|Jialin Zheng, M.D., answers questions from students at the International Graduate Scholarship Conference in Beijing on Saturday. A total of 1,200 outstanding Chinese students were invited to attend the conference by the China Scholarship Council. The students are interested in studying abroad in the U.S. Fourteen U.S. universities were represented at the conference|
|Vice Chancellor of Business and Finance Don Leuenberger makes a presentation on UNMC at the International Graduate Scholarship Conference in Beijing.|
He's putting on a show.
Of the 14 U.S. universities at the conference, he is one of the few representatives who speaks Chinese.
The 1,200 students who have been invited to the conference by the China Scholarship Council (CSC) are the best and brightest in China. They pepper Dr. Zheng with questions about going to graduate school in the United States.
Without hesitation, he gives them the answers. And -- best of all -- always with a smile on his face.
The students speak some English, but it's obvious they feel much more comfortable speaking in their native tongue.
Wang Yan is a graduate student working on her Ph.D. at Shandong University in Jinan, China. She wants to do research on cardiovascular disease, and she's hoping to do her post doc work in the United States.
She spends at least 15 minutes listening to Dr. Zheng. Her eyes sparkle and she seems mesmerized.
Afterwards, she praises Dr. Zheng for his insights.
"We're blind about the universities in the U.S.," she said. "He gave us very good suggestions to plan our study life."
Having a booth at the conference is a very big deal for UNMC, which signed a formal agreement with the CSC on Oct. 16. The CSC places top Chinese graduate students in its 14 U.S. partner universities.
UNMC is the only CSC university that is solely an academic health science center. The other CSC partners include: University of Colorado, University of Chicago, Stony Brook University, Pennsylvania State University, Indiana University, Harvard University, Emory University, Washington University in St. Louis, Yale University, University of Southern California, University of Pennsylvania, University of Michigan and University of Illinois at Urbana-Champaign.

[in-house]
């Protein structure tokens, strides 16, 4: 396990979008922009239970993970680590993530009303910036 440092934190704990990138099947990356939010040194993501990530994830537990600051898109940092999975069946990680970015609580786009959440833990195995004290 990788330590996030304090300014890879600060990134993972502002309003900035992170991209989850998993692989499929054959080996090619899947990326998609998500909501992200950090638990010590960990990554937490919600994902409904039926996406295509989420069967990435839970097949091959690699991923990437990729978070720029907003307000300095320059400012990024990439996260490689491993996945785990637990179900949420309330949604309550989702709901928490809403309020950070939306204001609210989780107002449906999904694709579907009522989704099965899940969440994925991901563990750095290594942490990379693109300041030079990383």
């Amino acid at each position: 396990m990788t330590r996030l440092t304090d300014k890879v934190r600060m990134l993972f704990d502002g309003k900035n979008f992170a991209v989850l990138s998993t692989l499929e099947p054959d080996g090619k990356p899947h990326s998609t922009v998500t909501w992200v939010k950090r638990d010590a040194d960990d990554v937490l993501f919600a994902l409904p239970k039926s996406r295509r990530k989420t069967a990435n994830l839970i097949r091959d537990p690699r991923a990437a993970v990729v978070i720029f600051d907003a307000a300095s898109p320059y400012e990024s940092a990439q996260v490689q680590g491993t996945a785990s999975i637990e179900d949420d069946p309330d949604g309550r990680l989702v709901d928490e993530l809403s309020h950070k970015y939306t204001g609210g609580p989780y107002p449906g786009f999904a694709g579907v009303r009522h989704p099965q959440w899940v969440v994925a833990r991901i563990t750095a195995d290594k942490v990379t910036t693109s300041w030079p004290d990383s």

Among its ongoing programs in China, UNMC recently signed an agreement with Shanghai Jiao Tong University School of Medicine (SJTUSM) to initiate a joint M.D./Ph.D. program, the first such program between a U.S. and Chinese university.
Under the program, students will spend their first two years in medical school at SJTUSM, then come to UNMC for four years to earn their Ph.D., before returning to SJTUSM for two years to earn their medical degree.
"M.D./Ph.D.s can do both clinical and research work," said Dr. Zheng, who is director of UNMC's Asia Pacific Rim Development Program (APRDP). "It allows them to put two perspectives together and better understand the disease. "Education is very important for friendship. Friendships last forever -- from generation to generation. It allows us to build a bridge between China and Omaha."
U.S. universities have long depended on foreign students to serve as post docs, said Dan Monaghan, Ph.D., professor, pharmacology/experimental neuroscience, and one of the UNMC researchers making the trek to China.
He said he used to get about 90 applications per year for post docs, but with the travel restrictions placed on foreigners after the attacks of Sept. 11, 2001, the numbers have dwindled considerably.
"It's no longer a pipeline of students," said Dr. Monaghan, who ranks among the most highly cited scientists in the country in both neuroscience and pharmacology. "Now, it's a two-way street. It's all about collaborations. The globalization of science is the new model. Science is becoming more networked, more high-tech. It takes collaborations to work on big research projects."
Dong Wang, Ph.D., associate professor of pharmaceutical sciences, said the United States continues to be an attractive destination for many foreign students.
"The quality of education in the U.S. is the key," said Dr. Wang, who is a native of Beijing. "The education in the U.S. is the highest quality. China is a little behind the U.S., but there's a lot of synergy now between the U.S. and China."
Even Omaha's most prominent citizen -- Warren Buffett -- agrees that China is critical to the world's economic future.
In a speech earlier this year, he said: "The 19th century belonged to England, the 20th century belonged to the U.S., and the 21st century belongs to China. Invest accordingly."